Poi-Kalyan Ensemble

It is the main ensemble in Bukhara center, situated on the way to trade crossing of “four bazars” and Poi-Kalyan means “the pedestal of the Great” (it means “the pedestal of Kalyan minaret”). Ensemble consists of 4 monuments: Kalyan mosque and Miri-Arab Madrasah – faced to each other with main fronts; between them is Kalyan minaret; to the south of Miri-Arab there is small Amir-Allimkhan Madrasah.

Kalyan Minaret – it is a great vertical pillar, rising above the city. To proclaim the appeal to the pray – azal, it was enough to rise mosque roof, as it was in first centuries after Islam establishment. The word “minaret” descends from “minor” – it is a place, where something is on fire, the fire was set in leading light like this, between them in ancient world there were vast many-storey towers, like Phaross light-house of 143 meters height, dating to 283 BC.

Minarets played an exceptional role in architectual ensembles creating the city peculiarity.

In the beginning of 12 century – Arslan-khan ordered to rebuilt the minaret of old mosque. When the construction works had been finished, minaret fell and 2/3 of it was damaged. For the second time Arslan-khan ordered to built minaret. By inscription in turquoise majolica, under light cornice of Kalyan minaret, it was determined that it was finished in 1127. You can read “the name of Arslan-khan” on the half weight of stem. And it was found the name of master – Bano, whose burial place, local inhabitants pointed out between the next blockhouses. Kalyan minaret represents characteristic Maveranahr style of roundtrunk brick tower, decorated by the arch light. Its lower diameter – 9 meters, up diameter – 6 meters, total height is 45,6 meters. There is a brink-winding staircase inside trunk. Sixteen-arch light rotunda hangs over minaret trunk leaning on running out laying rows, decorated as stalactite cornice.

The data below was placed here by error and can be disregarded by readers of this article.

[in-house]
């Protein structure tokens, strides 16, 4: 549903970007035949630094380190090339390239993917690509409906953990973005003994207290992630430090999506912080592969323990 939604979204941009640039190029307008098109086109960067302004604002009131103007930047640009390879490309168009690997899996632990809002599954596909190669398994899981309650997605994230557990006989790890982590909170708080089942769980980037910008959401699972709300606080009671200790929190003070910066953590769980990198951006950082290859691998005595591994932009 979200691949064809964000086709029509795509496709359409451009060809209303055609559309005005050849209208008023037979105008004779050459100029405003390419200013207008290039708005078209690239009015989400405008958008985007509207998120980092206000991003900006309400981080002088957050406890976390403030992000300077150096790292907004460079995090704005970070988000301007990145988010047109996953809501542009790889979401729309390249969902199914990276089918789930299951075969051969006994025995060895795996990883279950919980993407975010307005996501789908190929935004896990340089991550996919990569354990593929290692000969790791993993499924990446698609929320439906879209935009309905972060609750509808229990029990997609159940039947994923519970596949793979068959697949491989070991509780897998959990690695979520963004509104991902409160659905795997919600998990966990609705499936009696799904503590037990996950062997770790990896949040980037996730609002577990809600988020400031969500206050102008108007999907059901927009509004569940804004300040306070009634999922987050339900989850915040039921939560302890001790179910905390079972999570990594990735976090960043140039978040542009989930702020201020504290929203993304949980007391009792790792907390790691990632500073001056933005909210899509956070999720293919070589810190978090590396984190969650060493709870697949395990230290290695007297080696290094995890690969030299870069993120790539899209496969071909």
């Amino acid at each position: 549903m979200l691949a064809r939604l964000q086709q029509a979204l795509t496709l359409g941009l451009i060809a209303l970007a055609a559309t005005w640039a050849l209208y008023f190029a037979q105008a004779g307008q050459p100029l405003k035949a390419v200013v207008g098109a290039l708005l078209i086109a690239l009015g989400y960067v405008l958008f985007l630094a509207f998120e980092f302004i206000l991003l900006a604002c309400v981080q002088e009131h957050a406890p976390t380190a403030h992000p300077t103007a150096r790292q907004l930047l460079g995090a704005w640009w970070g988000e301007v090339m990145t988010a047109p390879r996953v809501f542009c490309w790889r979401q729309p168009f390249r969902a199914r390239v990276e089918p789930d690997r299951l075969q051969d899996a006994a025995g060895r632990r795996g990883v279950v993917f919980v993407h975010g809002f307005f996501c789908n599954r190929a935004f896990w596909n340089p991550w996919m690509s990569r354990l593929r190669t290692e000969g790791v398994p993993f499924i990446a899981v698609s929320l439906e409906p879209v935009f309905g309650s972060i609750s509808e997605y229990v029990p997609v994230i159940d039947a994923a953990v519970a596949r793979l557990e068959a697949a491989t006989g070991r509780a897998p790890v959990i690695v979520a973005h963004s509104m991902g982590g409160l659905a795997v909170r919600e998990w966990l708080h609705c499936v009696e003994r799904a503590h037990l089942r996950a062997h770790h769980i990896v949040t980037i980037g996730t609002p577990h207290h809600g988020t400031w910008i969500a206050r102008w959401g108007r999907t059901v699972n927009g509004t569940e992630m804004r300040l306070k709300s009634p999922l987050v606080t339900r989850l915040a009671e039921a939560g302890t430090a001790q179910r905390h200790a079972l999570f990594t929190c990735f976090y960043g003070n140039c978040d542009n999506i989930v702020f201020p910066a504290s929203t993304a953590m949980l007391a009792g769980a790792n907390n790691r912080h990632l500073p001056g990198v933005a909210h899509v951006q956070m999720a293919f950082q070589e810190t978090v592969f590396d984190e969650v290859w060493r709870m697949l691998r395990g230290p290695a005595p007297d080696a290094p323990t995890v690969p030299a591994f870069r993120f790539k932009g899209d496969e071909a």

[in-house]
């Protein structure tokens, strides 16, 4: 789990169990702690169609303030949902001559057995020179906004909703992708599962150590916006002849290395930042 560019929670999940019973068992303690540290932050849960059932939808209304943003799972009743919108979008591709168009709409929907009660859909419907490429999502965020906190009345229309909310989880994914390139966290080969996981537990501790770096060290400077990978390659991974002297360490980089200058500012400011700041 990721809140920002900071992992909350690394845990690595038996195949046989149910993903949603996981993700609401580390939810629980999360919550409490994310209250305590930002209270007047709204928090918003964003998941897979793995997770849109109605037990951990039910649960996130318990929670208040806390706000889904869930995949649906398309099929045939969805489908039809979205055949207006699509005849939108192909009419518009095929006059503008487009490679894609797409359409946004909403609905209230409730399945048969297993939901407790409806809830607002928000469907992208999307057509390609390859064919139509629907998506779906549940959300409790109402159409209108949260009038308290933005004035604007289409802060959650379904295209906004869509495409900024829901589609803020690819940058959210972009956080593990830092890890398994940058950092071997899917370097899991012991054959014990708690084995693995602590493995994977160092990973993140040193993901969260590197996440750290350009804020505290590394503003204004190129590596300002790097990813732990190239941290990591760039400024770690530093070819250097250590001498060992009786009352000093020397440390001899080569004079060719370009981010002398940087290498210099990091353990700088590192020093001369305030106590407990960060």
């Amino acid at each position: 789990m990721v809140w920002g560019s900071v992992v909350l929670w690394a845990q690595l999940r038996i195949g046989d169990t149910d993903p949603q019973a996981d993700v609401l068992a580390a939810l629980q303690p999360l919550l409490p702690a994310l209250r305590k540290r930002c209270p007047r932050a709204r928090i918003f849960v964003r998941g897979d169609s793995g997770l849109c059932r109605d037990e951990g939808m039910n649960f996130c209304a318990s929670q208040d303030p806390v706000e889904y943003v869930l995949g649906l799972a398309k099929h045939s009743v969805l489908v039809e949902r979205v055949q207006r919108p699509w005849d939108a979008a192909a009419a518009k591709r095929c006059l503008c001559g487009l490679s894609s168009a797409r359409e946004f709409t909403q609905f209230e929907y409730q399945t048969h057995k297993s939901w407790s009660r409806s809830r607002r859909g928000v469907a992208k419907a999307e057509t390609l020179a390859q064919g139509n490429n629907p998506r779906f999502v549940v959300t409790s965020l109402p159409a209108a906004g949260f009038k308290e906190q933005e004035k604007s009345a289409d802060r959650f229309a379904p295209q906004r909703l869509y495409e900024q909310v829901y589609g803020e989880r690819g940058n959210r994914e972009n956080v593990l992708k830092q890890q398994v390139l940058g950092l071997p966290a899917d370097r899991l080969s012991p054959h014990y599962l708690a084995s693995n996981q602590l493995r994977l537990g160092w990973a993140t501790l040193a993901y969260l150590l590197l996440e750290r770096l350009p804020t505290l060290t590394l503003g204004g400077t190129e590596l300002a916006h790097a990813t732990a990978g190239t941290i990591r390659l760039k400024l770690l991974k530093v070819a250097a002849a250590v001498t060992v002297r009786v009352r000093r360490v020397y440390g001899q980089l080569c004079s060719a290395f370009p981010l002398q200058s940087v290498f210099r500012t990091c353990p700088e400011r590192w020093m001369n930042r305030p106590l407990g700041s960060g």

Kalyan Madrasah is dated to architecture masterpiece; it is a monument of 5 century, raised from the ruins during the years of Soviet power. In the beginning of 16 century, the mosque was partly reconstructed. The shapes of amazing arches and portal decor have already carried the features of new style, developed in Bukharan oasis in 16-17 centuries. The inscription under arch portal dates time of reconstruction. This is a poem from Koran, at the end of which we can see the date 1514-1515. In 1541 at the entrance of main portal was fixed a marble board with cut text of Abdullaziz I, this order runs that Bukharan inhabitants were free of some taxes payment.

The Kalyan Mosque is one of the outstanding monuments of Bukhara, dating back to the fifteenth century. According to data from archaeological excavations, the original Karakhanid Djuma Mosque was destroyed by fire and dismantled, apparently at the time of the Mongolian invasion. Some time later, it was rebuilt, but this reconstructed mosque did not remain long. A new mosque was built in the fifteenth century, at the time of the Sheybanids, according to written sources of the time.

Under Temur, the construction of monumental buildings was concentrated in Samarkand and Shahrisabz. However, under Ulughbek, the powerful clergy of Bukhara initiated the construction of a new Djuma Mosque on the site of the old one. Its dimensions are just slightly smaller than those of the Bibi-Khanum, Temur’s congregational mosque in Samarkand. However, Bukhara’s Djuma Mosque is not decorated as elaborately as the Bibi-Khanum.

The layout of the Djuma Mosque (named the Kalyan Mosque) is traditional: a rectangular courtyard with a tall and large maksura room on the west side. Each of the courtyard axes has a large ayvan and the perimeter of the courtyard is built up with pillar-domed galleries (there are 208 pillars and 288 domes). The maksura is square and has deeply recessed niches on the transverse axis and a mihhrab on the main axis. Slabbing is typical for the early fifteenth century,-an octahedron of arched pendentives supports a vaulted inner dome and is capped by a spherical blue outer dome upon a drum. This structure still dominates the skyline of Bukhara.

Construction of the mosque was completed in 1514 under the direction of Ubaidulla-khan. new elements were a main facade with peshtok in the centre of it, gul-dasta (towers) and arches on the walls. The decor of the mosque is constrained, composed primarily of glazed tiles and bricks that form knots, and is concentrated mainly on the main facade and the mihrab. Interestingly, however, beyond this facade archaeological research has revealed an earlier decor, composed of six sided tiles and a mosaic border. The earlier decor is marked with the name of the master who made it, Bayazid Purani, and dates back to the fifteenth century.